For those of you who watched on television, I'm sure the Opening Ceremonies lived up to your expectations. To try to adequately describe the spectacle would be fruitless, particularly since you probably saw more than I did. Instead, here is a timetable of the day's events as they happened, hopefully containing some things that the TV missed.

6:30 a.m.: We are jolted from our sleep in the athlete's village as our apartment intercom system comes to life at full volume and begins instructing us on our daily tasks. A recorded female voice, slight Oriental accent, impersonal and monotone, instructs us it is time to rise and get ready as it is imperative to board the buses at precisely 8:50. The message is simultaneously broadcast on huge speakers throughout the village. Everyone is awake. "Big Brother" seems to be alive and well and living in Seoul, Korea.6:45: "Big Brother" gives me a second wake-up call. The same message is repeated, first in Korean, then English, then French. This is beginning to get obnoxious but I'm back asleep in two minutes.

7:00: The village is again rocked by our accented "Big Brother." Apparently some of my teammates are becoming irritated. At the end of the recorded message a string of obscenities are shouted from several windows with the hope of discouraging further announcements.

7:40: Unable to sleep because of the constant recorded messages, and the accompanying protestations, I get up and take a shower.

7:42: I discover the cause of the clogged shower drain. Several rocks and pieces of plastic are wedged in the drain. After removing them the water drains. I win a minor battle.

7:45: In the middle of a full lather the last of the hot water disappears. Maybe I should have listened to "Big Brother" and gotten up earlier.

8:50: We board the buses in the Olympic Village. I'm wearing the U.S. Opening Ceremony uniform - a wrinkled blue blazer, a wrinkled red tie and a wrinkled pair of white pants. I had hung the clothes in the bathroom hoping the steam would help but cold water makes no steam. I'm not alone in my "wrinkled look."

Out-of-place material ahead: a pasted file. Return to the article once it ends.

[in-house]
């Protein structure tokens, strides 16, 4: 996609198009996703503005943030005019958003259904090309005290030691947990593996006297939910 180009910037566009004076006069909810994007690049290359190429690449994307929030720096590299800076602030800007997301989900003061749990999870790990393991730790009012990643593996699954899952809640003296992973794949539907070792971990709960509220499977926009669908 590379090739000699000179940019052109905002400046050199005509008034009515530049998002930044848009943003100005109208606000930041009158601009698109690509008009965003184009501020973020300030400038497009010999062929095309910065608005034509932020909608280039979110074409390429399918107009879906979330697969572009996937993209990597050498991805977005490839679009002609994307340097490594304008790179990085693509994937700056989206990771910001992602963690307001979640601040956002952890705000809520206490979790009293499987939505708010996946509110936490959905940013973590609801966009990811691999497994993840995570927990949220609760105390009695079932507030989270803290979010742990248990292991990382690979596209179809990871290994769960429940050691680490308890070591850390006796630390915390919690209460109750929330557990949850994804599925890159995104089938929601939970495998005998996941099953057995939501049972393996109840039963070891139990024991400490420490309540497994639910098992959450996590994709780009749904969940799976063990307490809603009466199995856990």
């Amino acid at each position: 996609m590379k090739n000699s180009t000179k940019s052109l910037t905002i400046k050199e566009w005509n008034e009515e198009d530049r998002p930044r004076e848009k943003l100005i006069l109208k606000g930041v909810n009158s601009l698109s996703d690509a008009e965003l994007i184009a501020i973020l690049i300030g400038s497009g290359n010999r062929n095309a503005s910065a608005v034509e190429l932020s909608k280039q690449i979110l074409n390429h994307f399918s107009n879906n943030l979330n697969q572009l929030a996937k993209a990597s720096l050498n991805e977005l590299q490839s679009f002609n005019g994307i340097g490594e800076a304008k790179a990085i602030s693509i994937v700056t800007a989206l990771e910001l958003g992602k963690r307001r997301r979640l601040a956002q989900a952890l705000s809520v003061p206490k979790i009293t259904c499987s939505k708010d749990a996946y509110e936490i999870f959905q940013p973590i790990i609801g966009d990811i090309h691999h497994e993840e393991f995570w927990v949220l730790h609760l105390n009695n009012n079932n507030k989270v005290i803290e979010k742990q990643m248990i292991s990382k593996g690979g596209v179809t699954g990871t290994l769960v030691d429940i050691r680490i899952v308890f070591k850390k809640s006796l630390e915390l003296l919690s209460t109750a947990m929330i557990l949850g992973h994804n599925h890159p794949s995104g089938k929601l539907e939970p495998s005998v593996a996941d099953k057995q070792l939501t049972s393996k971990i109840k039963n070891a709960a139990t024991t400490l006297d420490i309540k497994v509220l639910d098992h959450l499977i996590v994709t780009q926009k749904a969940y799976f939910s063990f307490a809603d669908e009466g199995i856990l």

9:30: We unload from buses and wait in a holding field adjacent to the stadium. As we walk by crowds of people Jeff Atkinson, a 1,500-meter runner, asks the bewildered crowd if anyone wants his complimentary ticket to the ceremonies. Someone finally almost reluctantly takes the ticket.

9:40: A flying insect almost enters Atkinson's gaping mouth when he learns that moments after he gave his ticket away a U.S. teammate sold her hard-to-come-by ticket to the same crowd for $900.

9:42: Athletes gather by their country's respective flags. After looking at everyone's uniforms it appears that Swaziland should win the award for most unique costume with their tribal outfits of loincloths, beads, walking canes and bare feet. The U.S. wins the wrinkled award and the Soviets surprise everyone by taking the most improved category. Their cream-colored, double-breasted, pin striped suits are a distinct change from their usual funeral gray. Of course, they've had eight years to design them. The spirit of Glasnost lives on.

10:35: We start putting order into the mass of U.S. athletes. Lifeboat rules are in order: women and smaller males go first.

11:00: As we move closer to the stadium, lifeboat rules are abandoned. Women and then whoever can tooth and claw in a quasi-respectable fashion go first. Miraculously, I end up on the third row of men with only one broken fingernail. As we pass the country of Djibouti, I notice that Ahmed Sulah, the favorite in the marathon, is carrying his country's flag. I secretly hope he herniates himself.

11:30: We enter Olympic Stadium chanting "U.S.A." and waving flags. There is an immediate rush as we clear the tunnel. The place is packed but the Korean crowd is somewhat subdued and polite. At the far turn a large contingent of U.S. fans get vocal and there's the lump and the teary eyes. The U.S. athletes are a lot looser than the other country's athletes, showing little semblance of rank and file. Some wear Mickey Mouse ears, some carry "Hi Mom" cards or funky stars and stripes haircuts. The exception is Canada, whose athletes fling frisbees into the stands.

12:40: The Games are officially opened by the president of Korea. Speeches are given.

12:45: The crowd spells out the motto of these Games - "Harmony and Progress" and hundreds of white doves are released, symbolic of peace and freedom. Again the chills.

12:47: An athlete next to me receives a souvenir on his shoulder from a low-flying symbol of peace and freedom. Mac Wilkins, on his fourth Olympic team, demonstrates his experience by shielding himself with a garbage bag.

12:50: Olympic flame enters stadium. Torch bearers are hoisted 90 feet into the air directly beneath the cauldron. A dozen or so tired doves are roasting in the cauldron but most take wing without so much as a singed feather. Jets fly by at the same time, trailing the red, green, yellow, black and blue colors of the Olympic rings.

12:53: We march out of the stadium and it's back to the buses.

4:00: After lunch I lay down, totally exhausted mentally and physically. Hopefully "Big Brother" has nothing more for me today.